Obituary: Phyllis Hartnoll

Jack Reading
Sunday 23 October 2011 02:27

Phyllis Hartnoll first conceived and planned a "companion" to the theatre in the 1930s. Her pioneering compilation, the first of its kind and a model for subsequent encyclopedias, was eventually published, perhaps hesitantly, by the Oxford University Press - as The Oxford Companion to the Theatre - in 1951. It was the pinnacle to her reputation as a theatre historian but also, and importantly, exemplified the new influences which signalled the breaching of the anti-theatre literary establishment and led to the acceptance of the study of theatre history as part of academic scholarship.

Hartnoll herself wrote all the references to the French theatre and it is significant that amongst the many other contributors were Sybil Rosenfeld, Ifan Kyrle Fletcher, Richard Southern, Muriel St Clare Byrne, George Speaight - all fellow founder members of the Society for Theatre Research in 1948. The Companion became an OUP bestseller with a reprint in 1952, a second edition in 1957, further reprints and a third edition, largely revised, in 1967. It still features in the publisher's list and is accepted as the standard reference work in the field.

Born in Egypt in 1906, the daughter of an army officer, Hartnoll was sent to England in childhood to stay with relatives and to be educated at St Mary's Convent, Wantage, Cheltenham Ladies College, and finally St Hugh's College, Oxford, where she read English. She continued her studies at the Universities of Lyons and Algiers .

She worked briefly in Blackwell's Bookshop in Oxford and as a secretary in a girls' school in Jerusalem, and then, from 1929 to 1967, was employed as a reader, translator and editor by the publishing house of Macmillan. With a firm grounding in Latin and Greek she had a fluent facility for language, being trilingual in English, French and German, and able to converse in Italian, Swedish, Hebrew and Arabic.

Poetry was an interest which continued throughout her life. She had won the Newdigate Prize at Oxford in 1929, and the Oxford Prize for Sacred Verse in 1947 and 1965. Her passion, however, was for the theatre and in theatre history, a subject which she taught in the 1950s at the Royal Academy of Dramatic Art. She served on the committee of the Society for Theatre Research for many years. She was also a founder member of the International Federation for Theatre Research and one of the early editors of its journal, Theatre Research/Recherches Theatrales.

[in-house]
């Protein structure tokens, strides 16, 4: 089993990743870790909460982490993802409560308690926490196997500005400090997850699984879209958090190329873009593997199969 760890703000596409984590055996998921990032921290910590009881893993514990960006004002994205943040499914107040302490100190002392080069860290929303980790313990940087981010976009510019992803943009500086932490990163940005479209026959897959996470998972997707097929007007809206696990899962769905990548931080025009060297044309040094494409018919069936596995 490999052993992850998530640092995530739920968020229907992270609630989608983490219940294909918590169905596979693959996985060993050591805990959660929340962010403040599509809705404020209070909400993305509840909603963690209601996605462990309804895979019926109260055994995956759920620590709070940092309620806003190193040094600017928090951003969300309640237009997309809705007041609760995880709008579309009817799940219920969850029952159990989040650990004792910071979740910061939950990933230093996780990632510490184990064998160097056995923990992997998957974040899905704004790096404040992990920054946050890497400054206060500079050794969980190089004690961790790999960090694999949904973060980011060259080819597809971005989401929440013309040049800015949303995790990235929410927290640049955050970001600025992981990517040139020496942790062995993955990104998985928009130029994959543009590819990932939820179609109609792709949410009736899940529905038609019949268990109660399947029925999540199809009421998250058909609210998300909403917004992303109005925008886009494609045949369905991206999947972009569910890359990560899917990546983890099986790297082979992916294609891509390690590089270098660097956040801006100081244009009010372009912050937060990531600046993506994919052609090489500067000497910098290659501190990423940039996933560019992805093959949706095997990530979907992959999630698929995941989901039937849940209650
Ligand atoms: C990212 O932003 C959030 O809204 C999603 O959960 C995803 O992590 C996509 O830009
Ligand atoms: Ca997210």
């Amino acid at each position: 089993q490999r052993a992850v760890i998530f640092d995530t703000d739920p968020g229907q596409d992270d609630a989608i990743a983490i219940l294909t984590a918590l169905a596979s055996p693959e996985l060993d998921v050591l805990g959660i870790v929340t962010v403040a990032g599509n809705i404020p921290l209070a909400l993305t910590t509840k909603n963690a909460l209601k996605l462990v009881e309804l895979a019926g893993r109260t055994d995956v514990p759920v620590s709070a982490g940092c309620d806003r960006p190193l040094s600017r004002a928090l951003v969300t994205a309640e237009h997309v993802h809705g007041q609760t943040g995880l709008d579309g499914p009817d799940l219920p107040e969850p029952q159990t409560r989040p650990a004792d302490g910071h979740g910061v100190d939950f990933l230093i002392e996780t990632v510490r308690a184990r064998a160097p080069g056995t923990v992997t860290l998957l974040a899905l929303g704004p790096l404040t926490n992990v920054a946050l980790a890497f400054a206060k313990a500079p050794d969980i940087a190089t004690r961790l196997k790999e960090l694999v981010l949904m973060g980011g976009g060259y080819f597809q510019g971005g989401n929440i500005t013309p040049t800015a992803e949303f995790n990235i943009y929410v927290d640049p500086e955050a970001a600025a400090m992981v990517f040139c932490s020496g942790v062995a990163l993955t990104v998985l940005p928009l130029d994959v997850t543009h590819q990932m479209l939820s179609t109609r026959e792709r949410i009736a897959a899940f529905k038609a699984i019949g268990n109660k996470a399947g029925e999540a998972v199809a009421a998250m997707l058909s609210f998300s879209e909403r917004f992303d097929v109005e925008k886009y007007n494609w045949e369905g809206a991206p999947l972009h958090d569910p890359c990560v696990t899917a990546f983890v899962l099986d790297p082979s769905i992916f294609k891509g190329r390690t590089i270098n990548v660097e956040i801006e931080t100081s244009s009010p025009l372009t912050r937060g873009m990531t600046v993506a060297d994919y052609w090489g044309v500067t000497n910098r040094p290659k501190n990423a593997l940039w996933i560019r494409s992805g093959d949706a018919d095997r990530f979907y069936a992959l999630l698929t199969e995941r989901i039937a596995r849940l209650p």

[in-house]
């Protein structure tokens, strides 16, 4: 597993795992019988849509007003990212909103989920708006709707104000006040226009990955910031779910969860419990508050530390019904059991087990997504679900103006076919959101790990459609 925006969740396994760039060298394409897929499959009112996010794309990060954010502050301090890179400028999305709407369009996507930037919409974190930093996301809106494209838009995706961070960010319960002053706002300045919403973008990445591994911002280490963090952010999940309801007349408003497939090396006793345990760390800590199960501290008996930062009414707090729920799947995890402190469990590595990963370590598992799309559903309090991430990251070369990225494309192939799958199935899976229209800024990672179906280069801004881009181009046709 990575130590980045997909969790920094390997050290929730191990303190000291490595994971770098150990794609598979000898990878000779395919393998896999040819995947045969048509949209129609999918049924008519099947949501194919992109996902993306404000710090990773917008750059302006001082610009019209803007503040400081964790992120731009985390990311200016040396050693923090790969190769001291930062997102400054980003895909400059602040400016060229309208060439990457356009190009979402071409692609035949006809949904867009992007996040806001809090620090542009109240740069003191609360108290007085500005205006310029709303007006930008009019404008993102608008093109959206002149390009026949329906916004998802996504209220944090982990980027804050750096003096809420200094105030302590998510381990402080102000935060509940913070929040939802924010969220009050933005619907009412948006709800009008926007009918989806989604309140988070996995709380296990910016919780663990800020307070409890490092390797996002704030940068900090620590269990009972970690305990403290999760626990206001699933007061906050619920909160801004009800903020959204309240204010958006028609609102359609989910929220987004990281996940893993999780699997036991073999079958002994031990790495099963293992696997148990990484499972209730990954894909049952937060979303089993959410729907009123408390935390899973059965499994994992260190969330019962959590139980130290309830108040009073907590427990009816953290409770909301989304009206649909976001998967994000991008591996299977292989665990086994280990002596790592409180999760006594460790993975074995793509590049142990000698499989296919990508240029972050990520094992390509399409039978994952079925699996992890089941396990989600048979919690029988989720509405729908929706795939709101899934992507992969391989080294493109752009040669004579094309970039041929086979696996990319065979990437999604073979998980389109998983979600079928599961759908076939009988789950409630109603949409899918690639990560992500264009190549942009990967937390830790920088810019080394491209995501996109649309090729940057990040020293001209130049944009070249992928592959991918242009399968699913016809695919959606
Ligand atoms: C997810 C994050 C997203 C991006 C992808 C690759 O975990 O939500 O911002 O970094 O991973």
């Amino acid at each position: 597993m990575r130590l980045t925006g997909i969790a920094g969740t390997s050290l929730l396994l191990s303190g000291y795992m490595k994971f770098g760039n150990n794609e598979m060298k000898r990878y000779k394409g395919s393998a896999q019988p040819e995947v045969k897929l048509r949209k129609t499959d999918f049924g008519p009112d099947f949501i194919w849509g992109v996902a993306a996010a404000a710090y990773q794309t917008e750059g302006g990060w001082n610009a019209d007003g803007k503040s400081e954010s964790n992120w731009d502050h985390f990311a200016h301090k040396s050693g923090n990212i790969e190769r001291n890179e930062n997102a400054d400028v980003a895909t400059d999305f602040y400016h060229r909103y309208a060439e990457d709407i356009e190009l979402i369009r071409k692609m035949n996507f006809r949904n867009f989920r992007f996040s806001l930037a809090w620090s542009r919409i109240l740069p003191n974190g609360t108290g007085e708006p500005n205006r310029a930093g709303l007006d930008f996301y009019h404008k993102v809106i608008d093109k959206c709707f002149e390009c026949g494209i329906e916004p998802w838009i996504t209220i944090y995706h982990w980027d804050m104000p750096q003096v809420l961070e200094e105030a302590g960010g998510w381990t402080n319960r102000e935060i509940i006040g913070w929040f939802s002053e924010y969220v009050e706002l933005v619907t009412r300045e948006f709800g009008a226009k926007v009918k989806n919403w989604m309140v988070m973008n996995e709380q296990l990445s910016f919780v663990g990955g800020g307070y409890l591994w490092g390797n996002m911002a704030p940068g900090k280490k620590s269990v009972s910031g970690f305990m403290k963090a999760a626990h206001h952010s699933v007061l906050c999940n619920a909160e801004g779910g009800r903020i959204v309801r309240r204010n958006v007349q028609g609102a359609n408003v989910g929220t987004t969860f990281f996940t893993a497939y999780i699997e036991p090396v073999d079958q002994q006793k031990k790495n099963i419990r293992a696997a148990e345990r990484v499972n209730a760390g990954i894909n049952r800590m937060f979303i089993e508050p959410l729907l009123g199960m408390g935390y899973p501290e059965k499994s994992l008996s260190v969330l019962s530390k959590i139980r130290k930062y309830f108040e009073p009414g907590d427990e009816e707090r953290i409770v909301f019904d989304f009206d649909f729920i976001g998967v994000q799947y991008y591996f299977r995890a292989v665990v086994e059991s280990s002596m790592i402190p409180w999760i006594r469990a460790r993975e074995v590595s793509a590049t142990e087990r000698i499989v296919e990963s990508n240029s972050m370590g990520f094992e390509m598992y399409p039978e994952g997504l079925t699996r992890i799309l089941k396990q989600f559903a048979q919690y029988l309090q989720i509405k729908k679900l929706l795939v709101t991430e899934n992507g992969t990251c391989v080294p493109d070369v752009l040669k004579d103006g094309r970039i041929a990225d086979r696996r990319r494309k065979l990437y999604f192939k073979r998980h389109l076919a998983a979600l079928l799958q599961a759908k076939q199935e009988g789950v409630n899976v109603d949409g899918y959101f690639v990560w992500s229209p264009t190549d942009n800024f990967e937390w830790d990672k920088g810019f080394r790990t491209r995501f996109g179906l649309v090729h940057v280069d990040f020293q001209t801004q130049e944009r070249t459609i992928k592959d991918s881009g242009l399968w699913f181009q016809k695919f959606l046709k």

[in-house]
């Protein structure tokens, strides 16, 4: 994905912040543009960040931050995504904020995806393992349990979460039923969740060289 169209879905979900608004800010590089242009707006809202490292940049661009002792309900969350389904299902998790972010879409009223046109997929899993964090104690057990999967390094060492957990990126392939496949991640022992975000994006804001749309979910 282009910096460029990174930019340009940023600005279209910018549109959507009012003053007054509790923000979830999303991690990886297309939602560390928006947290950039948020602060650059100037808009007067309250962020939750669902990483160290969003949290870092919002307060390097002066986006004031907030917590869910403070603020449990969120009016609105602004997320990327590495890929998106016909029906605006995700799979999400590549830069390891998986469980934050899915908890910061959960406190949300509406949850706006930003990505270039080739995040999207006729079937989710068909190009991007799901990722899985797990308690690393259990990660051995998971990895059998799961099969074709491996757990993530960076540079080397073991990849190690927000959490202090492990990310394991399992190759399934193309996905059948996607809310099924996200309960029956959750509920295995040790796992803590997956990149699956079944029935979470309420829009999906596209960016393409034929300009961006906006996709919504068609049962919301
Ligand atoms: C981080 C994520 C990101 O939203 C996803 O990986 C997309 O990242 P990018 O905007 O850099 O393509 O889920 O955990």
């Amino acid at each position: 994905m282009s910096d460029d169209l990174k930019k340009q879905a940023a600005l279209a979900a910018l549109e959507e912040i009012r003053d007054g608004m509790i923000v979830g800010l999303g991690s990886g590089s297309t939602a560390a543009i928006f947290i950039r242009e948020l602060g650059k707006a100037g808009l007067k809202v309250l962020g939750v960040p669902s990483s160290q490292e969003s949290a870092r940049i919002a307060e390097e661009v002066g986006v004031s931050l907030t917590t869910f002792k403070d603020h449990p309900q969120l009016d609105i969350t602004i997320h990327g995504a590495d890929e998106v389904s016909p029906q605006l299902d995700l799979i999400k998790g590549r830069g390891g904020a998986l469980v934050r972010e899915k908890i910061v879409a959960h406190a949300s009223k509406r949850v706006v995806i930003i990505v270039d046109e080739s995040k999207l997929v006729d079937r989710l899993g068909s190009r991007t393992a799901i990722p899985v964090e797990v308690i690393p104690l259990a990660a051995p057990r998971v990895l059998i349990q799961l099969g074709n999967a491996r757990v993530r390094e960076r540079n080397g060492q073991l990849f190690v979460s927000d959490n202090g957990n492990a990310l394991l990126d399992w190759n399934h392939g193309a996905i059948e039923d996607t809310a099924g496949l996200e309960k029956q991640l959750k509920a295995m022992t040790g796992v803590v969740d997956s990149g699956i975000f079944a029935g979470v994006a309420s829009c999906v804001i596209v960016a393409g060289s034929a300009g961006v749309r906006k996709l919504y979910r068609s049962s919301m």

Although the re-editing and revising of the Companion was a lifelong occupation, she also produced A Concise Companion in 1979, A Concise History of the Theatre in 1968 and several other works such as Plays and Players (1984) and Who's Who in Shaw (1975). She assisted John Gielgud, who became a close friend, in the editing of his mother's early theatrical criticism.

On her retirement to Lyme Regis she wrote plays for the local dramatic society - The Swedenheims and Peter Peppercorn, as well as an adaptation of George Colman's The Jealous Wife. There was one novel - The Grecian Enchanted (1952).

Phyllis Hartnoll had an energy and a gift for the encouragement of others in a self-effacing, supportive way, and for the general good. She was also generously hospitable and enjoyed an active social life. She had a formidable zest for work and an ability to concentrate her considerable organisational skills towards the achievement of a target. This was the more remarkable in view of her continuing battle against illness which shadowed her life from the typhoid contracted in childhood in Egypt.

She is survived by her companion of many years, Winifred Kimberley.

Jack Reading

Phyllis Hartnoll, theatre historian: born 22 September 1906; died Lyme Regis 8 January 1997.

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